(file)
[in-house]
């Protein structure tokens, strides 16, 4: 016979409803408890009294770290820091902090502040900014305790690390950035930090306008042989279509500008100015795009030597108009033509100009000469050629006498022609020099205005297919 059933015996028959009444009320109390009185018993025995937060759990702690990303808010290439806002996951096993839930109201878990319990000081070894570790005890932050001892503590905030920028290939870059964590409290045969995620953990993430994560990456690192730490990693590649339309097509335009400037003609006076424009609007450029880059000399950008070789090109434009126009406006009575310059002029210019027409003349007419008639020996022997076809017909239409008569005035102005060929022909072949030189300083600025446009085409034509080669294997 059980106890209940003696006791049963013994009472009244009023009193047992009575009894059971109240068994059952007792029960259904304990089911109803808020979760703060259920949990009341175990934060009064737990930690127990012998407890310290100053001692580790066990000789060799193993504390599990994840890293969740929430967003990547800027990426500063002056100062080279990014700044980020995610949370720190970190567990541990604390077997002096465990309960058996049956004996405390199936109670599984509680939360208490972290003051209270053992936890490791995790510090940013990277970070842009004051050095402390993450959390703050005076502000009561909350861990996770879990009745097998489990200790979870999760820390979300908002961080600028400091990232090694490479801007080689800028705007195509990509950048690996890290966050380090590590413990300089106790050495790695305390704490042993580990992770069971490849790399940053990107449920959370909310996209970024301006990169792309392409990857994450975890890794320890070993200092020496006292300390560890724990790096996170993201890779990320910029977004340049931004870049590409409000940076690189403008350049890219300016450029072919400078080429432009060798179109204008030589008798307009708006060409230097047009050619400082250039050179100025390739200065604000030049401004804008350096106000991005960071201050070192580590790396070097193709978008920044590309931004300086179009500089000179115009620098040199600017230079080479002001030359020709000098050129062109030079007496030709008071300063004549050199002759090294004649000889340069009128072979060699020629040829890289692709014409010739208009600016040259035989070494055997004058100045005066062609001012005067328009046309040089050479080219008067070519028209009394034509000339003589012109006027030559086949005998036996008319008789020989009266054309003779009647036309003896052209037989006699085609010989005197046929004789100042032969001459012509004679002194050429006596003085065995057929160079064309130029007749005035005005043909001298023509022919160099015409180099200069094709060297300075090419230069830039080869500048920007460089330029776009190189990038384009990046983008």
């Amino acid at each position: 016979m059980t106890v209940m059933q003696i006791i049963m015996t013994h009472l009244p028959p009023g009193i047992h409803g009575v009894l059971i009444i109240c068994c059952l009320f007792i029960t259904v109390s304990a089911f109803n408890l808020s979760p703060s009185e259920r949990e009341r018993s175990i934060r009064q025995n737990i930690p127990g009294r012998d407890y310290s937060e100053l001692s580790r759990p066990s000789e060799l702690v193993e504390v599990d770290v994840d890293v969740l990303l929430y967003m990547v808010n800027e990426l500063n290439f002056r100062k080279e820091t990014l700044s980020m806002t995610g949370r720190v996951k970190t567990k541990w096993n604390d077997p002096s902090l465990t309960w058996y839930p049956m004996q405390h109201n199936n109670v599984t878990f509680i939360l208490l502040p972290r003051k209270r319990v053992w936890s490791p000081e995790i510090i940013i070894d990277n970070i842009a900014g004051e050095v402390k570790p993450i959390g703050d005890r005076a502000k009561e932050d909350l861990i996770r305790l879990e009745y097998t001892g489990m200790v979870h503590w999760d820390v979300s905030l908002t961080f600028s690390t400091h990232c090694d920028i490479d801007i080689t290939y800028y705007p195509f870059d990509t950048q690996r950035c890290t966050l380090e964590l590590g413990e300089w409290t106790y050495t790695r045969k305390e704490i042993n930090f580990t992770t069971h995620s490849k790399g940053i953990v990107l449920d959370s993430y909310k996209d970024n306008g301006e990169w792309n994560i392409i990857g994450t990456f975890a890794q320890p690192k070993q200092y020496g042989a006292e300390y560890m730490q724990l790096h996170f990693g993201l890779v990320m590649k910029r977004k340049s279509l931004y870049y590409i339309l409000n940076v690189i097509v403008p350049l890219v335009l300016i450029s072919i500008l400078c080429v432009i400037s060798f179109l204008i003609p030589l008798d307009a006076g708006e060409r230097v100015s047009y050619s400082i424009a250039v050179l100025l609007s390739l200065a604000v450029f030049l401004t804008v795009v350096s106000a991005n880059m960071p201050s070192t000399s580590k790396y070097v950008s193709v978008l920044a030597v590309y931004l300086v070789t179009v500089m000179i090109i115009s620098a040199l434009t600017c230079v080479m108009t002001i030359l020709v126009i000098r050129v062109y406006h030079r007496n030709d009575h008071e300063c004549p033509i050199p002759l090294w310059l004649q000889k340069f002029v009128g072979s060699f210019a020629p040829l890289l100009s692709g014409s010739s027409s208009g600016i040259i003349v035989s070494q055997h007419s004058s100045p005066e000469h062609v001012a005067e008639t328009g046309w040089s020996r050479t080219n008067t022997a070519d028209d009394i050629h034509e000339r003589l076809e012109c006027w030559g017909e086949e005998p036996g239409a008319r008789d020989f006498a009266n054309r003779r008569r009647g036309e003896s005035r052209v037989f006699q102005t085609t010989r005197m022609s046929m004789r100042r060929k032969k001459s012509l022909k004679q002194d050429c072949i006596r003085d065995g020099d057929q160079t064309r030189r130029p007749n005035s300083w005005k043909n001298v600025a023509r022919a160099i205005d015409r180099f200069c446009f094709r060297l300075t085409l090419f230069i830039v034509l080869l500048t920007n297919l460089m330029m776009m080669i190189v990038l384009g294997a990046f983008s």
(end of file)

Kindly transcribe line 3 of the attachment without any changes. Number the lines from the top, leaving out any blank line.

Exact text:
């Amino acid at each position: 016979m059980t106890v209940m059933q003696i006791i049963m015996t013994h009472l009244p028959p009023g009193i047992h409803g009575v009894l059971i009444i109240c068994c059952l009320f007792i029960t259904v109390s304990a089911f109803n408890l808020s979760p703060s009185e259920r949990e009341r018993s175990i934060r009064q025995n737990i930690p127990g009294r012998d407890y310290s937060e100053l001692s580790r759990p066990s000789e060799l702690v193993e504390v599990d770290v994840d890293v969740l990303l929430y967003m990547v808010n800027e990426l500063n290439f002056r100062k080279e820091t990014l700044s980020m806002t995610g949370r720190v996951k970190t567990k541990w096993n604390d077997p002096s902090l465990t309960w058996y839930p049956m004996q405390h109201n199936n109670v599984t878990f509680i939360l208490l502040p972290r003051k209270r319990v053992w936890s490791p000081e995790i510090i940013i070894d990277n970070i842009a900014g004051e050095v402390k570790p993450i959390g703050d005890r005076a502000k009561e932050d909350l861990i996770r305790l879990e009745y097998t001892g489990m200790v979870h503590w999760d820390v979300s905030l908002t961080f600028s690390t400091h990232c090694d920028i490479d801007i080689t290939y800028y705007p195509f870059d990509t950048q690996r950035c890290t966050l380090e964590l590590g413990e300089w409290t106790y050495t790695r045969k305390e704490i042993n930090f580990t992770t069971h995620s490849k790399g940053i953990v990107l449920d959370s993430y909310k996209d970024n306008g301006e990169w792309n994560i392409i990857g994450t990456f975890a890794q320890p690192k070993q200092y020496g042989a006292e300390y560890m730490q724990l790096h996170f990693g993201l890779v990320m590649k910029r977004k340049s279509l931004y870049y590409i339309l409000n940076v690189i097509v403008p350049l890219v335009l300016i450029s072919i500008l400078c080429v432009i400037s060798f179109l204008i003609p030589l008798d307009a006076g708006e060409r230097v100015s047009y050619s400082i424009a250039v050179l100025l609007s390739l200065a604000v450029f030049l401004t804008v795009v350096s106000a991005n880059m960071p201050s070192t000399s580590k790396y070097v950008s193709v978008l920044a030597v590309y931004l300086v070789t179009v500089m000179i090109i115009s620098a040199l434009t600017c230079v080479m108009t002001i030359l020709v126009i000098r050129v062109y406006h030079r007496n030709d009575h008071e300063c004549p033509i050199p002759l090294w310059l004649q000889k340069f002029v009128g072979s060699f210019a020629p040829l890289l100009s692709g014409s010739s027409s208009g600016i040259i003349v035989s070494q055997h007419s004058s100045p005066e000469h062609v001012a005067e008639t328009g046309w040089s020996r050479t080219n008067t022997a070519d028209d009394i050629h034509e000339r003589l076809e012109c006027w030559g017909e086949e005998p036996g239409a008319r008789d020989f006498a009266n054309r003779r008569r009647g036309e003896s005035r052209v037989f006699q102005t085609t010989r005197m022609s046929m004789r100042r060929k032969k001459s012509l022909k004679q002194d050429c072949i006596r003085d065995g020099d057929q160079t064309r030189r130029p007749n005035s300083w005005k043909n001298v600025a023509r022919a160099i205005d015409r180099f200069c446009f094709r060297l300075t085409l090419f230069i830039v034509l080869l500048t920007n297919l460089m330029m776009m080669i190189v990038l384009g294997a990046f983008s």